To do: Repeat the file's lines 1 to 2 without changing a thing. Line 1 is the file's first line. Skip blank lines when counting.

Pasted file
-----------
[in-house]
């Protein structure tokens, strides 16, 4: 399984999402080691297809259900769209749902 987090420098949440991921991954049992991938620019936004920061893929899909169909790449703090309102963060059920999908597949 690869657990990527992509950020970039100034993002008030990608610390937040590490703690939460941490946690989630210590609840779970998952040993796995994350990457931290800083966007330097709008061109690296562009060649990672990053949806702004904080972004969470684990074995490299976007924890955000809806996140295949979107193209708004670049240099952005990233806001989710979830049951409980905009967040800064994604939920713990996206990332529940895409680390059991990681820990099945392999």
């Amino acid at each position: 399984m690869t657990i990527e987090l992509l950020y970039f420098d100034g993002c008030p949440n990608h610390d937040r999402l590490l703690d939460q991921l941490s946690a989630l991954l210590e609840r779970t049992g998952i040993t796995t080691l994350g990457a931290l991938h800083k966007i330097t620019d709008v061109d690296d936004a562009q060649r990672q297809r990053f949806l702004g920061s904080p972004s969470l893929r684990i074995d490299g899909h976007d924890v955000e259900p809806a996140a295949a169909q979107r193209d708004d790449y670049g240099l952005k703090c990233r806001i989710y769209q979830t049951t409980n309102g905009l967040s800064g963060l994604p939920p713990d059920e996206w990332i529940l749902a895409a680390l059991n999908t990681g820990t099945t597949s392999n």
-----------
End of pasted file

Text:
[in-house]
């Protein structure tokens, strides 16, 4: 399984999402080691297809259900769209749902 987090420098949440991921991954049992991938620019936004920061893929899909169909790449703090309102963060059920999908597949 690869657990990527992509950020970039100034993002008030990608610390937040590490703690939460941490946690989630210590609840779970998952040993796995994350990457931290800083966007330097709008061109690296562009060649990672990053949806702004904080972004969470684990074995490299976007924890955000809806996140295949979107193209708004670049240099952005990233806001989710979830049951409980905009967040800064994604939920713990996206990332529940895409680390059991990681820990099945392999």